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J Head Trauma Rehabil. 2018 Jan/Feb;33(1):15-24. doi: 10.1097/HTR.0000000000000273.

Epidemiology of Comorbid Conditions Among Adults 50 Years and Older With Traumatic Brain Injury.

Author information

1
University of Pittsburgh Department of Physical Medicine and Rehabilitation, Pittsburgh, Pennsylvania (Messrs Kumar and Wang and Drs Juengst, Arenth, and Wagner); University of Pittsburgh Department of Epidemiology, Pittsburgh, Pennsylvania (Messrs Kumar and Wang); Icahn School of Medicine at Mount Sinai, New York, NY (Dr Dams-O'Connor); University of Washington Department of Rehabilitation Medicine, Seattle (Dr Dikmen); Northeastern University Department of Communication Sciences and Disorders, Boston, Massachusetts (Dr O'Neil-Pirozzi); Department of Physical Medicine and Rehabilitation, Spaulding Rehabilitation Hospital, Harvard Medical School, Boston, Massachusetts (Dr O'Neil-Pirozzi); Baylor Scott & White Health Medical Center - Plano, TX; Baylor Institute for Rehabilitation, Dallas, TX (Dr Dahdah); Indiana University School of Medicine Department of Physical Medicine and Rehabilitation, Indianapolis, Indiana (Dr Hammond); University of Miami Department of Physical Medicine and Rehabilitation, Miami, Florida (Dr Felix); and University of Pittsburgh Center for Neuroscience, University of Pittsburgh Safar Center for Resuscitation Research, and University of Pittsburgh Department of Neuroscience, Pittsburgh, Pennsylvania (Dr Wagner).

Abstract

OBJECTIVES:

Aging individuals with traumatic brain injury (TBI) experience multiple comorbidities that can affect recovery from injury. The objective of this study was to describe the most commonly co-occurring comorbid conditions among adults 50 years and older with TBI.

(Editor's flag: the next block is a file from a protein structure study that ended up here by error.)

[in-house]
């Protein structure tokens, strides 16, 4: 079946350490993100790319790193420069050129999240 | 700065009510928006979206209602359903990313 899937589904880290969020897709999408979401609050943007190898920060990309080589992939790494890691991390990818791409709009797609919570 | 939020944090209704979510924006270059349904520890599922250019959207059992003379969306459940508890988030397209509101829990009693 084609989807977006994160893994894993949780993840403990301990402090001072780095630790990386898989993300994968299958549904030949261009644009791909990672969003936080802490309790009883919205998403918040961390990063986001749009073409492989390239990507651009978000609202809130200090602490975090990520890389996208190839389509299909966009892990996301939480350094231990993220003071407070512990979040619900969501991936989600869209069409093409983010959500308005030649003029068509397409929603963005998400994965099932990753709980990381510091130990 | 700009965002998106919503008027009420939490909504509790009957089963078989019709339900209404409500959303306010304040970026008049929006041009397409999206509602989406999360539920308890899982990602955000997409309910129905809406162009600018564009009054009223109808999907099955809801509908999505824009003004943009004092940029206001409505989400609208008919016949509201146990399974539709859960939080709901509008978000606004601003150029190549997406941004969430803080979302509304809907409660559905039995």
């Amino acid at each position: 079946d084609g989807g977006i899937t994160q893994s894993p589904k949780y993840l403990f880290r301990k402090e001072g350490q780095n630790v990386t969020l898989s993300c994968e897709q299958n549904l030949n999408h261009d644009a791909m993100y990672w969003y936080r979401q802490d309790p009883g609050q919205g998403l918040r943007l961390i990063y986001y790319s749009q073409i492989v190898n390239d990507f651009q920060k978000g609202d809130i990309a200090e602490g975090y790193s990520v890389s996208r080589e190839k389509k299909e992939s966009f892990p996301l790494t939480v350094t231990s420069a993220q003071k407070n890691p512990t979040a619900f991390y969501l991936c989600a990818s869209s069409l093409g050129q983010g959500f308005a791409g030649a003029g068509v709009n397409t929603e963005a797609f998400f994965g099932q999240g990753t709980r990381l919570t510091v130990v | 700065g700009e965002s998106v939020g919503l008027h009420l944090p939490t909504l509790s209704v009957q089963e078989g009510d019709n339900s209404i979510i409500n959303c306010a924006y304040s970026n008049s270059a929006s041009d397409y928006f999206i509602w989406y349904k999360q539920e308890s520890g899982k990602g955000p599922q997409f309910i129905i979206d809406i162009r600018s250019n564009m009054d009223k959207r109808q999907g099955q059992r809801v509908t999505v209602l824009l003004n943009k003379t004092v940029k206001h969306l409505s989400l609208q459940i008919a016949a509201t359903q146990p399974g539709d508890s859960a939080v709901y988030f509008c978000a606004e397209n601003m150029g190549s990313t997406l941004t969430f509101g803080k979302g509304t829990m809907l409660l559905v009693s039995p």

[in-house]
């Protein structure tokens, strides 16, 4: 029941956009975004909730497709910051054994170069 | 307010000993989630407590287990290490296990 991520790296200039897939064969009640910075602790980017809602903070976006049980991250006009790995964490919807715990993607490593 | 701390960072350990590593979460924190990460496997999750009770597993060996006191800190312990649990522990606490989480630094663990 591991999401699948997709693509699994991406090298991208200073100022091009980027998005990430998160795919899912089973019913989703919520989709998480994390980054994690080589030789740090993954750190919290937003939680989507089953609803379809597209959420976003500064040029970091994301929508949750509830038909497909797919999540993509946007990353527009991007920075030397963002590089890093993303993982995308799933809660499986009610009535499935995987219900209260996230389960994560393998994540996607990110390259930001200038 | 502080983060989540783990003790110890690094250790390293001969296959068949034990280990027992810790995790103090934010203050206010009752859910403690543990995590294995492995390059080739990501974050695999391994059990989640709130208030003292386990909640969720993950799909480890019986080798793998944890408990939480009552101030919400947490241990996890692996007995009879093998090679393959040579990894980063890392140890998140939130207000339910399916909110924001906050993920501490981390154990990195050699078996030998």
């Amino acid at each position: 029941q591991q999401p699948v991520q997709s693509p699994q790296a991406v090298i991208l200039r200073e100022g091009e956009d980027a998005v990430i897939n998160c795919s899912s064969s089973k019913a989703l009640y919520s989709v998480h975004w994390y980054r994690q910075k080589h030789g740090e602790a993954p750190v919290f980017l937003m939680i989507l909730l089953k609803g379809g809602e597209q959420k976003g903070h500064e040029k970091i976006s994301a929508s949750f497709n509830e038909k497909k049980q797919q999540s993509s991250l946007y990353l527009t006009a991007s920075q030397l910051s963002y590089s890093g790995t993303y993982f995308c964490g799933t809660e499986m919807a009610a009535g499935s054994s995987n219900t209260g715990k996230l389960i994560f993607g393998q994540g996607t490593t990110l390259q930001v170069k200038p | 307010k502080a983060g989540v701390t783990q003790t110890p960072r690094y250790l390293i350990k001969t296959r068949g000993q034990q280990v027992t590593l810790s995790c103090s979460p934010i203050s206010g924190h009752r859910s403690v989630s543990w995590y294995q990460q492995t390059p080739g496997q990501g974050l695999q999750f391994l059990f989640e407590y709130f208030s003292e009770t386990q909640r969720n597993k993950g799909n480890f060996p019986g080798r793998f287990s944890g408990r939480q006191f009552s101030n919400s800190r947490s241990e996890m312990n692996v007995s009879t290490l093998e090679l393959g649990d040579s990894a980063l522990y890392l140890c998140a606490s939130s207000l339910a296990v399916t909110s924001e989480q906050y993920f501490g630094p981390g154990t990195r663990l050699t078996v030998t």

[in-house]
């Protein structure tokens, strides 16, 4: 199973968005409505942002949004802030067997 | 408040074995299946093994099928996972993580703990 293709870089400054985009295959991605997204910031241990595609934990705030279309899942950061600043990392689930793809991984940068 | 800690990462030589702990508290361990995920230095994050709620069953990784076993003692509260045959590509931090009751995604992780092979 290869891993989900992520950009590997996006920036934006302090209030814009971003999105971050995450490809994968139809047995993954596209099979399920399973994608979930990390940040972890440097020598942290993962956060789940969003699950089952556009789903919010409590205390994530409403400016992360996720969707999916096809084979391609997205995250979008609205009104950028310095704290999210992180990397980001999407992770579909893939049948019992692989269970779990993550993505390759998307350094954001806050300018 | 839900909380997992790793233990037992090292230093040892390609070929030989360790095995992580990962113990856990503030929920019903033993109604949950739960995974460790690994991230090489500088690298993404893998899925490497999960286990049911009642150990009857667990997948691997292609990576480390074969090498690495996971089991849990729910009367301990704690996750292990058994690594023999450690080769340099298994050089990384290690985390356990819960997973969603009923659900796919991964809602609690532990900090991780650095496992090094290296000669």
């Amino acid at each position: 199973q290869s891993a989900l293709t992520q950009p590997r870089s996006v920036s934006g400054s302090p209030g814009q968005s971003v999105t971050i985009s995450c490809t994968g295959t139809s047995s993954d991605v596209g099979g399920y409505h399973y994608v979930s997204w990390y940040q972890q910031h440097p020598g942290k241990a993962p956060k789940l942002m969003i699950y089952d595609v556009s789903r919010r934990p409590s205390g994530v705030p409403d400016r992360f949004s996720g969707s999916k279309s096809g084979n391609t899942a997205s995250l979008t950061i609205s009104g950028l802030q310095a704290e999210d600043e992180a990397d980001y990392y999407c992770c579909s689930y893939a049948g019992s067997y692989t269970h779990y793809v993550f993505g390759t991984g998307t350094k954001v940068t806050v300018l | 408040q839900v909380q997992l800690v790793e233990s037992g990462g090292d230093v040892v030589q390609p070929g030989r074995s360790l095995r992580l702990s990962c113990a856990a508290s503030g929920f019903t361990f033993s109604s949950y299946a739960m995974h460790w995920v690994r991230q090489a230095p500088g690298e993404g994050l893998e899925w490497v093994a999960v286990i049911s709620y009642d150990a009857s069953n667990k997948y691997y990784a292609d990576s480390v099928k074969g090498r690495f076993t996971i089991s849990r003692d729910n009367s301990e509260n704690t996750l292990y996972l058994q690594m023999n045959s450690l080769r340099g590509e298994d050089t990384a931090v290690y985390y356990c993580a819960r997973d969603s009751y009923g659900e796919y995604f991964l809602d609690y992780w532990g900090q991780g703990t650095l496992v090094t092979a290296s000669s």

SETTING:

Level I Trauma centers.

PARTICIPANTS:

Adults 50 years and older with moderate/severe TBI enrolled in the TBI-Model Systems (TBI-MS) from 2007 to 2014 (n = 2134).

DESIGN:

A TBI-MS prospective cohort study.

MAIN MEASURES:

International Classification of Disease-9th Revision codes collapsed into 45 comorbidity categories. Comorbidity prevalence estimates and trend analyses were conducted by age strata (50-54, 55-64, 65-74, 75-84, ≥85 years). A dimension reduction method, Treelet Transform, classified clusters of comorbidities that tended to co-occur.

RESULTS:

The 3 most commonly occurring comorbid categories were hypertensive disease (52.6/100 persons), other diseases of the respiratory system (51.8/100 persons), and fluid component imbalances (43.7/100 persons). Treelet Transform classified 3 clusters of comorbid codes, broadly classified as (1) acute medical diseases/infections, (2) chronic conditions, and (3) substance abuse disorders.

CONCLUSION:

This study provides valuable insight into comorbid conditions that co-occur among adults 50 years and older with TBI and provides a foundation for future studies to explore how specific comorbidities affect TBI recovery.

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